Barcelona, Spain and Nairobi Kenya, 20 April 2020
As the level of government that is closest to citizens, local and regional governments bear the greatest responsibility for “leaving no one behind”, regardless of people’s legal status.
The Live Learning Series hosted by UCLG, Metropolis, and UN-Habitat, has brought together more than 1,000 participants over the course of six sessions in which participants from local and regional governments, the UN system, and partners from civil society shared their experiences, initiatives, and actions to support their communities facing the pandemic through the provision of key basic services.
The Live Learning Session that took place on April 16, organized in collaboration with the Mediterranean City-to-City Migration (MC2CM) project, addressed the relevance of inclusive responses to the pandemic. During the session, local governments from different regions of the world also shared their aspirations for the future. Mayors and vice mayors from cities that are contributing towards changing the narrative on migration such as Eric Piolle, Mayor of Grenoble, Mounir Elloumi, Mayor of Sfax, Mohamed Sadiki, Mayor of Rabat, Souad Abderrahim, Mayor of Tunis, Salvatore Martello, Mayor of Lampedusa, Gissela Chalá, Vice Mayor of Quito, Latif Karadag, Vice Mayor of Gaziantep, were joined by Spyros Oikonomou, Greek Council for Refugees, and UCLG’s and UN-Habitat’s key partners in regards to migration such as Michael Spindelegger, Director General of the International Centre for Migration Policy Development (ICMPD).
Maimunah Mohd Sharif, Under-Secretary-General of the United Nations and Executive Director of UN-Habitat, highlighted the opportunity that local and regional governments have to change the mainstream perception on migration, sharing stories about positive contributions by migrants and countering prejudice. The Executive Director of UN-Habitat further argued that “migrants need to be included in the recovery phase of the pandemic, and it is vital to include them in local planning processes. Solidarity is necessary to regain prosperity”.
The Executive Director of UN-Habitat reminded participants that cities are the major destination for migrants and must remain places of opportunities for all populations, further highlighting the important contributions of migrants to cities’ economic, social and cultural development. She stressed the need to put an end to segregation and foster social cohesion, stop rumours and counter the xenophobia that is spreading around the world.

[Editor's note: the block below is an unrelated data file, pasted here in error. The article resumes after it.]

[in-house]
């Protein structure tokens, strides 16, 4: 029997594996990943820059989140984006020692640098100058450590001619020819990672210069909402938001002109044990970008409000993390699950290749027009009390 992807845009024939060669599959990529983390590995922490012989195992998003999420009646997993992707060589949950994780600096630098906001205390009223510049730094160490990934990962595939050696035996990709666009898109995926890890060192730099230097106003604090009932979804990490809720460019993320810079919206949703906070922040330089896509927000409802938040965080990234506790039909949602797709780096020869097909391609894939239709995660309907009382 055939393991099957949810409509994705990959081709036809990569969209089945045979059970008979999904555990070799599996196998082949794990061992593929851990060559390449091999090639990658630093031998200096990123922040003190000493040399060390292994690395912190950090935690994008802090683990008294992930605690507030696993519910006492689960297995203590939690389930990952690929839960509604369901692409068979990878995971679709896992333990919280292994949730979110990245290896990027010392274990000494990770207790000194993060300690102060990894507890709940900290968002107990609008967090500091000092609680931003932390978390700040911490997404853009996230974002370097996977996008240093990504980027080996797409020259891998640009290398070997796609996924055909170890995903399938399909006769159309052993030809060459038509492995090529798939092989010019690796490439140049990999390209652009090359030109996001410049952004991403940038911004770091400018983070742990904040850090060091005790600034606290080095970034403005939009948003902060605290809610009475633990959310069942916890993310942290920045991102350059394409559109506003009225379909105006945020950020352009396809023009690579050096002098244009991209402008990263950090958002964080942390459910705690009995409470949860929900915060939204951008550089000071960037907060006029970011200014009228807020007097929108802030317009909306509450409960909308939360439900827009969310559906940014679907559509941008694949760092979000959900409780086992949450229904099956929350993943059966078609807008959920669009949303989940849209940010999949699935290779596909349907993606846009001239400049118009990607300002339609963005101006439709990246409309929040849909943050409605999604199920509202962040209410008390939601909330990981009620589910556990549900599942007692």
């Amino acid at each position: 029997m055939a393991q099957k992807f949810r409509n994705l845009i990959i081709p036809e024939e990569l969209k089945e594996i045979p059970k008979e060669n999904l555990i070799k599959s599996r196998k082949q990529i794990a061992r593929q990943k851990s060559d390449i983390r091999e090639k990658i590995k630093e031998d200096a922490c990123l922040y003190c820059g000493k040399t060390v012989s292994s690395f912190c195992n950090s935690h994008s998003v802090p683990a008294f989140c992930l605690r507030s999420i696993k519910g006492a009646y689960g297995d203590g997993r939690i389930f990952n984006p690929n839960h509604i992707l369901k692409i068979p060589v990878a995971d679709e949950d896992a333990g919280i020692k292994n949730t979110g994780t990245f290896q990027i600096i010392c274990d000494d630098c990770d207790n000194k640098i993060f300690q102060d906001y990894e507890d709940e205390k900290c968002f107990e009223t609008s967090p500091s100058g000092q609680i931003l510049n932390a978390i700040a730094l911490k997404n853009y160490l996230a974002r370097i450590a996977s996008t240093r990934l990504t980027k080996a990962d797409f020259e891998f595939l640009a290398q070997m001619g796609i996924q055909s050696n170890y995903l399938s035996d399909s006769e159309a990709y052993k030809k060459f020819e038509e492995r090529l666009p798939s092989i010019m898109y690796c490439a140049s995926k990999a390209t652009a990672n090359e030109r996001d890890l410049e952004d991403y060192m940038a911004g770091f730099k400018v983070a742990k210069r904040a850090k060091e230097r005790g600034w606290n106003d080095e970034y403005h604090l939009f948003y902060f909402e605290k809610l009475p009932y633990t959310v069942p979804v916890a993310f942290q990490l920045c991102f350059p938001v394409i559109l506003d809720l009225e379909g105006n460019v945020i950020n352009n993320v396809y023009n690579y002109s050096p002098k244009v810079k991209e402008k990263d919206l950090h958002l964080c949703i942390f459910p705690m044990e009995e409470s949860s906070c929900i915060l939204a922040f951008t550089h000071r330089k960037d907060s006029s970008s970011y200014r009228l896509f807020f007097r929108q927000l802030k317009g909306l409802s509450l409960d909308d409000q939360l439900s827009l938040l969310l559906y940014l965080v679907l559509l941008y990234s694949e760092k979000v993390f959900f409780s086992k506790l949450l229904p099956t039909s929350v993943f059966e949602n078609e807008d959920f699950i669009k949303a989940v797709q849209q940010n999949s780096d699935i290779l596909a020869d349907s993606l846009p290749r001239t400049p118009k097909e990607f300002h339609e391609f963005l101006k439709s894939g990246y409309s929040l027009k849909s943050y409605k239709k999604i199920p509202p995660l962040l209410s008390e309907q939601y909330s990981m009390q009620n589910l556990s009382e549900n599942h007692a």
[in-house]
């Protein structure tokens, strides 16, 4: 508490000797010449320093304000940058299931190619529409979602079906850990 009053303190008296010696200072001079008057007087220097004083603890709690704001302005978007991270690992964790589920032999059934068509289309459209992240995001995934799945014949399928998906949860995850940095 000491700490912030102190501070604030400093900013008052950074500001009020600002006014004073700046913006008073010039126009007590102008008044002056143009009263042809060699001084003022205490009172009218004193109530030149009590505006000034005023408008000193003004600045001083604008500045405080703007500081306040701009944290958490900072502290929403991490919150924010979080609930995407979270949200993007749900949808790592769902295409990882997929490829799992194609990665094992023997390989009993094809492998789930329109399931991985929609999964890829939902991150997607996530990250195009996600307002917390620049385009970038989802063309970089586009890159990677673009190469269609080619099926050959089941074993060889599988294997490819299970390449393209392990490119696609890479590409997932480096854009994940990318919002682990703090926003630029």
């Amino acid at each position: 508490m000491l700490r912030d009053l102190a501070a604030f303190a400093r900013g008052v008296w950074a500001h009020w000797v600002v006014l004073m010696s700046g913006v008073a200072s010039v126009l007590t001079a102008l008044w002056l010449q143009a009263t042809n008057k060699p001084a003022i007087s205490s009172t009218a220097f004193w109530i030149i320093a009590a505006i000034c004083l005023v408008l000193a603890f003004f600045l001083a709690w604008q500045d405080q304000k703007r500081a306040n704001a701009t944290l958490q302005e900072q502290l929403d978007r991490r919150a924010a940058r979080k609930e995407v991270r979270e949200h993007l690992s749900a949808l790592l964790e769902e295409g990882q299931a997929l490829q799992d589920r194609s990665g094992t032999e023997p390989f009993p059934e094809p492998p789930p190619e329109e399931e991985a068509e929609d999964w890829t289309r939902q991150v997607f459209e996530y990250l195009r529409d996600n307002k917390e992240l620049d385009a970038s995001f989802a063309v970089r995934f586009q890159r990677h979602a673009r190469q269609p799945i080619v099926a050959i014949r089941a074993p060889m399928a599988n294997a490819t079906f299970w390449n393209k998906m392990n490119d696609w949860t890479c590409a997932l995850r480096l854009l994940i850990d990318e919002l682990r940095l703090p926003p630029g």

Mohamed Boudra, Mayor of Al-Hoceima and President of UCLG, argued the pandemic that the world is currently experiencing will change our perceptions and strategies, and in particular regarding solidarity and migration. The mayors of the world are trying to adapt to the situation and meet the needs of their citizens at this time of a serious health crisis, he said and commended the service delivery provided by local and regional governments and the efforts of the whole of society in providing care to all citizens.
“Tomorrow we will no longer talk about migrants but about citizens of cities. Stranded tourists, migrant workers and undocumented migrants are experiencing the pandemic within host communities and they are being treated in the same way in the face of the pandemic.
Michael Spindelegger, Director General of ICMPD, affirmed that the first priority in this emergency situation should be to ensure rights of migrants and foster inclusive societies by enhancing trust and implementing evidence-based responses. The Director General of ICMPD said the input of cities was critical in ensuring inclusive measures in the quarantine phase.
The first part of the Live Learning Experience was a roundtable on how local and regional governments were responding to the need to reach out to local communities regardless of their legal status, their living or work conditions. It was moderated by Jean Pierre Elong Mbassi, Secretary General of UCLG-Africa, who advocated for building cities of solidarity that contribute to a new perception of migrants.
Eric Piolle, Mayor of Grenoble, emphasized the rise of inequalities that the COVID-19 crisis may bring if measures are not taken and stressed the efforts of Grenoble to enhance access to services for all citizens by issuing local ID cards.
“The City of Grenoble is a land of refuge and safety and despite the crisis, we wish to bring this open-mindedness. Grenoble is an open city with an integrating philosophy that enables migrants to benefit from the local community through citizenship actions, access to participatory budgets, citizens’ councils, housing sports and cultural activities.”
read the rest of the press release here